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In attempting to reconstruct ancient Greek gambling, one is struck by the near omnipresence of dice. Lysias speaks of people ‘dicing away their patrimony’ (κατακυβεύσας τὰ ὄντα, 14.27; cf. Gernet and Bizos 1924-6, Lamb 1930, Albini 1955, Carey 1990 ad loc.); Isocrates of youth ‘dicing’ in gambling halls (ἐν τοῖς σκιραφείοις κυβεύουσι, Antid. 287; cf. Norlin 1928-9, Ley-Hutton and Broderson 1997, Too 2008 ad loc.); Xenophon’s Socrates shakes his head about ‘dicing’ (κυβεῖαι, Oec. 1.19-20; cf. Chantraine 1949, Montoneri 1964, Audring 1992 ad loc.); Aeschines rails against his opponent’s history of ‘gambling with dice,’ and the list goes on (κυβεύουσιν, Tim. 53; cf. Benseler 1855, Adams 1919, Martin and de Budé 1927-8, Carey 2000 ad loc.). From such a wealth of references it would seem that Greeks hardly ever gambled with anything other than dice, even though other forms of gambling, like cock-fighting and quail-baiting, are attested.

In a related development, nearly twenty years ago, it was argued in an influential study that kuboi (six-sided manufactured dice) are found to be in a strong ideological opposition to astragaloi (four-sided, talus-bone dice; Kurke 1999: 283-95). In Classical texts, kuboi are treated negatively while astragaloi clearly evince a more positive charge. As Kurke writes: ‘the relationship of astragaloi to economic realities was generally mystified’ while ‘kuboi, in contrast, bore the onus of negative associations’ (1999: 283). Although some scholars have pointed out exceptions to the rule (e.g. Fisher 2004: 68-70), this alleged ideological divide has gained widespread acceptance (cf. Diggle 2004: 241; Campagner 2005: 83-4; Ferrari 2002: 251 n. 17).

As I will argue, however, these two phenomena—the apparent ubiquity of kuboi in gambling contexts and the alleged kuboi/astragaloi ideological divide—are both rooted in the same misunderstanding. The verb kubeuō and its congeners often does not mean ‘play dice’ at all, but rather ‘gamble.’ Not only can one kubeuein (‘gamble’) with astragaloi, but, as I will show, one can kubeuein (‘gamble’) spinning coins, playing kottabos, and even during a cock-fight: that is, one does not require kuboi (‘dice’) to kubeuein (‘gamble’) at all.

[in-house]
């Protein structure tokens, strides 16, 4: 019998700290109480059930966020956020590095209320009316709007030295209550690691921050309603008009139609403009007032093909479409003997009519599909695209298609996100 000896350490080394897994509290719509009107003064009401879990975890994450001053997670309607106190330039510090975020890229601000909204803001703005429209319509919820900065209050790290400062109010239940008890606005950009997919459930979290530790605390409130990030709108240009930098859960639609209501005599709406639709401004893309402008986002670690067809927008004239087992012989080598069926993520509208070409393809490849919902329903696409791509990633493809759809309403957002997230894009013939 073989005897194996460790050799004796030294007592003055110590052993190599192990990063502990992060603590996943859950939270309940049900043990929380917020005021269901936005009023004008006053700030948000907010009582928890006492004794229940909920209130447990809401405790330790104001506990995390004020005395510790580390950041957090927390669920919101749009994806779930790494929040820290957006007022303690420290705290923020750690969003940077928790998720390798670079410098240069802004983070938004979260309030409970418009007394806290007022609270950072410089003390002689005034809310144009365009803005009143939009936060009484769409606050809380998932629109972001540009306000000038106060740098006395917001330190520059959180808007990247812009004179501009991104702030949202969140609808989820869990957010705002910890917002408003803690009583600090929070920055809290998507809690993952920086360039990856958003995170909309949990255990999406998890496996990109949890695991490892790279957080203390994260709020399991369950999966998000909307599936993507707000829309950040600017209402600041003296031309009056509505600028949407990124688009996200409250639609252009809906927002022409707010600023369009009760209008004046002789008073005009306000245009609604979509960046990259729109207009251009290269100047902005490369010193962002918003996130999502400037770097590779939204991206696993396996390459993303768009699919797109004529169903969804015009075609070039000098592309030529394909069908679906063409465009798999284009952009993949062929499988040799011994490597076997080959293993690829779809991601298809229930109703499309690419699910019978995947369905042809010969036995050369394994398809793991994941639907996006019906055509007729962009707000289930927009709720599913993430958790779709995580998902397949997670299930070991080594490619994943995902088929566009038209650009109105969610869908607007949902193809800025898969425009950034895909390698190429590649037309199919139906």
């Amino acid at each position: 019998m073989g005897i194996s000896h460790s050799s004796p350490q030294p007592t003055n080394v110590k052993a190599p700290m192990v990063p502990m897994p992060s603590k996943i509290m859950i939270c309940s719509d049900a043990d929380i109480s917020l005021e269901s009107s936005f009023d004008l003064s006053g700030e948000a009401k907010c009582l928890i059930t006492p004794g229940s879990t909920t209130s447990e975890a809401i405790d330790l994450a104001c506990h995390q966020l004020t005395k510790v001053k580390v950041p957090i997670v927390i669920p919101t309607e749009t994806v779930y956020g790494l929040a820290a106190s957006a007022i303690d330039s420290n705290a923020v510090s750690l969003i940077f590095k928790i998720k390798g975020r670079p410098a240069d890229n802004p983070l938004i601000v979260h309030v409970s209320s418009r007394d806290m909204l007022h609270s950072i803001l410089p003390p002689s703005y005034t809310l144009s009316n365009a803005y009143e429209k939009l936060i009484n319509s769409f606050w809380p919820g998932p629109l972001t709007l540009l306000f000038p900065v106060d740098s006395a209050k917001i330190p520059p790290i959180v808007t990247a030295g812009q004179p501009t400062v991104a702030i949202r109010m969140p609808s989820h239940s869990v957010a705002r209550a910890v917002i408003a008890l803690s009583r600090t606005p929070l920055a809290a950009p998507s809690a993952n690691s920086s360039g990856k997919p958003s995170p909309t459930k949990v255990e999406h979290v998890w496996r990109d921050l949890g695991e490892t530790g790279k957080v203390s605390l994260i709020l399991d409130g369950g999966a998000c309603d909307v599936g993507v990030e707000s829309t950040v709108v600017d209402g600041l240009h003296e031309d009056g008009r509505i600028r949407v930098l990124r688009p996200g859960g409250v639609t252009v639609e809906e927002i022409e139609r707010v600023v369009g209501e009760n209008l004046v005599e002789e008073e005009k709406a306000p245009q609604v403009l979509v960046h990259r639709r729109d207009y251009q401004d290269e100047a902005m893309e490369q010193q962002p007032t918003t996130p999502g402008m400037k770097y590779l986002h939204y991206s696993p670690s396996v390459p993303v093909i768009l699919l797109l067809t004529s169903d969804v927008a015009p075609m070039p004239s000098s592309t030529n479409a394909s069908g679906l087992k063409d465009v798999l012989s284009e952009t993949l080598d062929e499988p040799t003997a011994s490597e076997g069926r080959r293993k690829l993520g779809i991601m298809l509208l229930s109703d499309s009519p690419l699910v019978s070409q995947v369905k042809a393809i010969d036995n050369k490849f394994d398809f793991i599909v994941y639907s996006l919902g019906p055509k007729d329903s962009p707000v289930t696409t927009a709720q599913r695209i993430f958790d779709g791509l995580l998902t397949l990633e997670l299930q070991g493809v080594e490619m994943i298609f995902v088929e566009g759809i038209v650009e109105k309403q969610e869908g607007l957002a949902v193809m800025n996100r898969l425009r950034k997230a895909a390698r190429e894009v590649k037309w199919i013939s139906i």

I will begin this argument with a close reading of Pollux’s discussion of kubeia which has been generally misunderstood if it has been read at all (7.206). The passage provides clear evidence that for a second-century CE scholar studying classical Greek language and culture, kubeia meant ‘gambling’ and often had nothing to do with dice. I will then briefly turn to classical texts to show that people could kubeuein ‘gamble’ not only with astragaloi (Theopomp. 115 F 121, Diph. Synoris 47 KA), but, in a long-standing crux of Aeschines’ Against Timarchus, also ‘gamble’ (kubeuein) during a cock-fight (53). After returning to the more abstract discussions which now make clear why kuboi sometimes are depicted positively (sometimes dice are just dice), and clarifying the nature of fourth-century tirades against kubeia (not against dice per se, but gambling), I will end with some final thoughts about the original meaning of the word.